Keywords: Difficult airway, jaw thrust, laryngeal mask airway, postburn contracture, shoulder elevation

How to cite this article:
Sajjan PS, Kulkarni VS. Novel position for laryngeal mask airway insertion in patients with postburn contracture over neck: A case series. Anesth Essays Res 2020;14:536-8

How to cite this URL:
Sajjan PS, Kulkarni VS. Novel position for laryngeal mask airway insertion in patients with postburn contracture over neck: A case series. Anesth Essays Res [serial online] 2020 [cited 2021 Apr 20];14:536-8. Available from:

   Introduction Top

Postburn contracture over neck is challenging to anesthesiologists due to difficulty in airway management. Implications of burns such as fibrosis of tissues, distortion of landmarks, and restriction of neck movements make conventional intubation difficult.[1]

Technical advances such as fiber optic bronchoscopy have made management of difficult airway safer. However, their availability, expertise and functioning is an issue.[2] In such cases, laryngeal mask airway (LMA) can be used.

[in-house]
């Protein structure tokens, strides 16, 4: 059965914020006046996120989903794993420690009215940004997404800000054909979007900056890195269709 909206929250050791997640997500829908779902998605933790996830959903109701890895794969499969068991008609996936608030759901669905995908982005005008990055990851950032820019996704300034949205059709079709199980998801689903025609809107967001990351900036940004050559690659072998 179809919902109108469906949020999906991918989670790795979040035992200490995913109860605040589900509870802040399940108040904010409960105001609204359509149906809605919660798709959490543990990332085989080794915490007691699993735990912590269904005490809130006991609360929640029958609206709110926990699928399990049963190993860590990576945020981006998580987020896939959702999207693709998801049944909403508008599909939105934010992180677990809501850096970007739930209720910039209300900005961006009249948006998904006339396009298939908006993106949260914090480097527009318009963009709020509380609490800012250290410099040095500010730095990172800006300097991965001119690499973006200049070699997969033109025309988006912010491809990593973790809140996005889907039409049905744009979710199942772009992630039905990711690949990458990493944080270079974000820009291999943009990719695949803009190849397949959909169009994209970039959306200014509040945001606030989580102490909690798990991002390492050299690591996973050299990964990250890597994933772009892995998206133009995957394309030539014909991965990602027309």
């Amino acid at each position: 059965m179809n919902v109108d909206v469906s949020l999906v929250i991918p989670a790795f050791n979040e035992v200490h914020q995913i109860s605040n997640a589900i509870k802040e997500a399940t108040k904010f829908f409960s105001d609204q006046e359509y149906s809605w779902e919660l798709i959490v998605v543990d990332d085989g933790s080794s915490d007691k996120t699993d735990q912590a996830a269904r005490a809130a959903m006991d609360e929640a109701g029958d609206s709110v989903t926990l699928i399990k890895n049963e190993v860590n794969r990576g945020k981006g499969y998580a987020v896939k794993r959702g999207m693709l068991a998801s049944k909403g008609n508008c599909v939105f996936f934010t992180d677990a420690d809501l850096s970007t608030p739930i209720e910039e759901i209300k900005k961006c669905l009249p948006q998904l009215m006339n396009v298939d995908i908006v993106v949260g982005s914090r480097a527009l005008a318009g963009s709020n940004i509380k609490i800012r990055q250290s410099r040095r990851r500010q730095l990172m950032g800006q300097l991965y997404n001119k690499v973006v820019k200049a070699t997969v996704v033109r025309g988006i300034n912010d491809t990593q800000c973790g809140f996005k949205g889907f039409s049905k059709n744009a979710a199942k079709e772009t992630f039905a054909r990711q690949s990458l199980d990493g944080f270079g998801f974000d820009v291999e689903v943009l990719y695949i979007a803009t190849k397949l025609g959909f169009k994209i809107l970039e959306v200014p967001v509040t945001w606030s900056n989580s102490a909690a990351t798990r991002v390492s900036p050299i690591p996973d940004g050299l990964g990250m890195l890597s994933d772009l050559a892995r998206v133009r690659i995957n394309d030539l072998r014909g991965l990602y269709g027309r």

We report five cases of postburn contracture over neck, where a novel method of shoulder elevation and jaw thrust to aid successful placement of LMA was used.

   Case Report Top

Consent from patients for publishing the case report was taken. Five female patients with a history of postburn contracture over chin, neck, and chest were posted for scar excision and split skin grafting [Figure 1] and [Figure 2]. The patients had no comorbidities and blood investigations were within normal limits. Airway examination showed restricted neck movements. Thyromental and sternomental distances could not be measured due to distortion of land marks. Mouth opening and Mallampati grading were noted [Table 1]. Oral cavity examination revealed no obvious deformity due to burns. Chest X-ray and X-ray neck anterioposterior view and lateral view were taken. Consent was obtained for anesthesia and possibility of emergency tracheostomy.